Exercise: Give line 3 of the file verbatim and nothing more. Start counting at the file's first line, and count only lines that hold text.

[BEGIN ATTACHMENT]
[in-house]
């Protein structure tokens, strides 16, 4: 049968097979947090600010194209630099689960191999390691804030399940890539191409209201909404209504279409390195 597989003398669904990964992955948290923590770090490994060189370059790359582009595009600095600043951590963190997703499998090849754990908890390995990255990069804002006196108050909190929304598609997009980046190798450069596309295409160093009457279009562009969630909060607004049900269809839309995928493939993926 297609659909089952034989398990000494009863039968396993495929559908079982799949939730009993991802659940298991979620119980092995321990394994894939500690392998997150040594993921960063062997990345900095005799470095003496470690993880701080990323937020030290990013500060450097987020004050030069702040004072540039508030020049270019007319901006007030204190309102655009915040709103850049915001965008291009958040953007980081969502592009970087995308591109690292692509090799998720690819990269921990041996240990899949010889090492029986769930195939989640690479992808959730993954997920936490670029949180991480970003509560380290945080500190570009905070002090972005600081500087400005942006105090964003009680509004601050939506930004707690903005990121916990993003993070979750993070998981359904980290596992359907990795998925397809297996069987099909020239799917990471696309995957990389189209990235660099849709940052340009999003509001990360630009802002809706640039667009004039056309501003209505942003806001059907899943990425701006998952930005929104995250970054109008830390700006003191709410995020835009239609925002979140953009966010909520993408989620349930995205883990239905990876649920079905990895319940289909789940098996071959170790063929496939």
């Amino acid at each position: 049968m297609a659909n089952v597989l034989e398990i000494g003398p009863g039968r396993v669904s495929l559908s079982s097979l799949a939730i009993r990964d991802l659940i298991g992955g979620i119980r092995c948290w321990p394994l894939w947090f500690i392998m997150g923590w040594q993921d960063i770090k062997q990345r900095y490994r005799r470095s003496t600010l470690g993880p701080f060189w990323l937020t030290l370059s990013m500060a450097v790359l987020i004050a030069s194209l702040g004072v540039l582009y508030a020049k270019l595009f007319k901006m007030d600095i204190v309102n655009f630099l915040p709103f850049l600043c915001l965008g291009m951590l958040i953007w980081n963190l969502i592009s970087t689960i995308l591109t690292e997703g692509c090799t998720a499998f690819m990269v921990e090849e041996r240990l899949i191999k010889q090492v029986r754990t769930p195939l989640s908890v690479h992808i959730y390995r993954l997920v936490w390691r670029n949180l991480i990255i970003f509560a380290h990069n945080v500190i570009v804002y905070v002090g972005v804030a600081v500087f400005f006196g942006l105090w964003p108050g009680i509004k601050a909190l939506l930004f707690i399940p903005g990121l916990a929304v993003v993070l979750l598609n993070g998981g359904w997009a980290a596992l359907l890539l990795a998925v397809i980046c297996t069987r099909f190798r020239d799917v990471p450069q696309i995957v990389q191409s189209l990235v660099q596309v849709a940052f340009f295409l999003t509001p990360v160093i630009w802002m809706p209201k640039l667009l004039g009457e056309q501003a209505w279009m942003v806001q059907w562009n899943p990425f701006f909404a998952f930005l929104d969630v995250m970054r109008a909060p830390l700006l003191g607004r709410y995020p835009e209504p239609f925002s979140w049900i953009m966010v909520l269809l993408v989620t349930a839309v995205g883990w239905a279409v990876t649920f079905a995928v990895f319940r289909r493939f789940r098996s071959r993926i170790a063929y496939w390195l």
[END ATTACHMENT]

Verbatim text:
């Amino acid at each position: 049968m297609a659909n089952v597989l034989e398990i000494g003398p009863g039968r396993v669904s495929l559908s079982s097979l799949a939730i009993r990964d991802l659940i298991g992955g979620i119980r092995c948290w321990p394994l894939w947090f500690i392998m997150g923590w040594q993921d960063i770090k062997q990345r900095y490994r005799r470095s003496t600010l470690g993880p701080f060189w990323l937020t030290l370059s990013m500060a450097v790359l987020i004050a030069s194209l702040g004072v540039l582009y508030a020049k270019l595009f007319k901006m007030d600095i204190v309102n655009f630099l915040p709103f850049l600043c915001l965008g291009m951590l958040i953007w980081n963190l969502i592009s970087t689960i995308l591109t690292e997703g692509c090799t998720a499998f690819m990269v921990e090849e041996r240990l899949i191999k010889q090492v029986r754990t769930p195939l989640s908890v690479h992808i959730y390995r993954l997920v936490w390691r670029n949180l991480i990255i970003f509560a380290h990069n945080v500190i570009v804002y905070v002090g972005v804030a600081v500087f400005f006196g942006l105090w964003p108050g009680i509004k601050a909190l939506l930004f707690i399940p903005g990121l916990a929304v993003v993070l979750l598609n993070g998981g359904w997009a980290a596992l359907l890539l990795a998925v397809i980046c297996t069987r099909f190798r020239d799917v990471p450069q696309i995957v990389q191409s189209l990235v660099q596309v849709a940052f340009f295409l999003t509001p990360v160093i630009w802002m809706p209201k640039l667009l004039g009457e056309q501003a209505w279009m942003v806001q059907w562009n899943p990425f701006f909404a998952f930005l929104d969630v995250m970054r109008a909060p830390l700006l003191g607004r709410y995020p835009e209504p239609f925002s979140w049900i953009m966010v909520l269809l993408v989620t349930a839309v995205g883990w239905a279409v990876t649920f079905a995928v990895f319940r289909r493939f789940r098996s071959r993926i170790a063929y496939w390195l």